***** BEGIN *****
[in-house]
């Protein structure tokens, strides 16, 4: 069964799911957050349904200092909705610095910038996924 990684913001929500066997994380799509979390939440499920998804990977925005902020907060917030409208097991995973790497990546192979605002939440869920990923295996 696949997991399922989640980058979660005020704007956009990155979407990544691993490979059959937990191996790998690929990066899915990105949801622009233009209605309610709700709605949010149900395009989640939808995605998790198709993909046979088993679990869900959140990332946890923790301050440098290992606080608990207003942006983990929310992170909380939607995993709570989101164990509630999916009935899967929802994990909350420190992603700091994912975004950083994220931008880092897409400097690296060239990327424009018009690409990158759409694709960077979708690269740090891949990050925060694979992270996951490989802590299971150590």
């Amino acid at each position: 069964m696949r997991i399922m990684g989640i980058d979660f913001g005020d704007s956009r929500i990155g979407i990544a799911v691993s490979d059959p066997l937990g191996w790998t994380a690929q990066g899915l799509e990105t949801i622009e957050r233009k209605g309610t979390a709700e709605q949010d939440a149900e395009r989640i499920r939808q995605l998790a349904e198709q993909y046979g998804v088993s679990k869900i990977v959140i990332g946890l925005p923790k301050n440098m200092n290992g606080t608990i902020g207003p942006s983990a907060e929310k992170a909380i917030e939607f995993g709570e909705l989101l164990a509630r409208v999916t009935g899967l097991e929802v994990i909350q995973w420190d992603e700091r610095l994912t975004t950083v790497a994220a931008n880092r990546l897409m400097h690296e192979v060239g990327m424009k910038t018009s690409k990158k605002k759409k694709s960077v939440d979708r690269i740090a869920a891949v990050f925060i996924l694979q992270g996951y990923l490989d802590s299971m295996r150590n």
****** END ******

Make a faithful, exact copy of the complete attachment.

[in-house]
């Protein structure tokens, strides 16, 4: 069964799911957050349904200092909705610095910038996924 990684913001929500066997994380799509979390939440499920998804990977925005902020907060917030409208097991995973790497990546192979605002939440869920990923295996 696949997991399922989640980058979660005020704007956009990155979407990544691993490979059959937990191996790998690929990066899915990105949801622009233009209605309610709700709605949010149900395009989640939808995605998790198709993909046979088993679990869900959140990332946890923790301050440098290992606080608990207003942006983990929310992170909380939607995993709570989101164990509630999916009935899967929802994990909350420190992603700091994912975004950083994220931008880092897409400097690296060239990327424009018009690409990158759409694709960077979708690269740090891949990050925060694979992270996951490989802590299971150590």
């Amino acid at each position: 069964m696949r997991i399922m990684g989640i980058d979660f913001g005020d704007s956009r929500i990155g979407i990544a799911v691993s490979d059959p066997l937990g191996w790998t994380a690929q990066g899915l799509e990105t949801i622009e957050r233009k209605g309610t979390a709700e709605q949010d939440a149900e395009r989640i499920r939808q995605l998790a349904e198709q993909y046979g998804v088993s679990k869900i990977v959140i990332g946890l925005p923790k301050n440098m200092n290992g606080t608990i902020g207003p942006s983990a907060e929310k992170a909380i917030e939607f995993g709570e909705l989101l164990a509630r409208v999916t009935g899967l097991e929802v994990i909350q995973w420190d992603e700091r610095l994912t975004t950083v790497a994220a931008n880092r990546l897409m400097h690296e192979v060239g990327m424009k910038t018009s690409k990158k605002k759409k694709s960077v939440d979708r690269i740090a869920a891949v990050f925060i996924l694979q992270g996951y990923l490989d802590s299971m295996r150590n």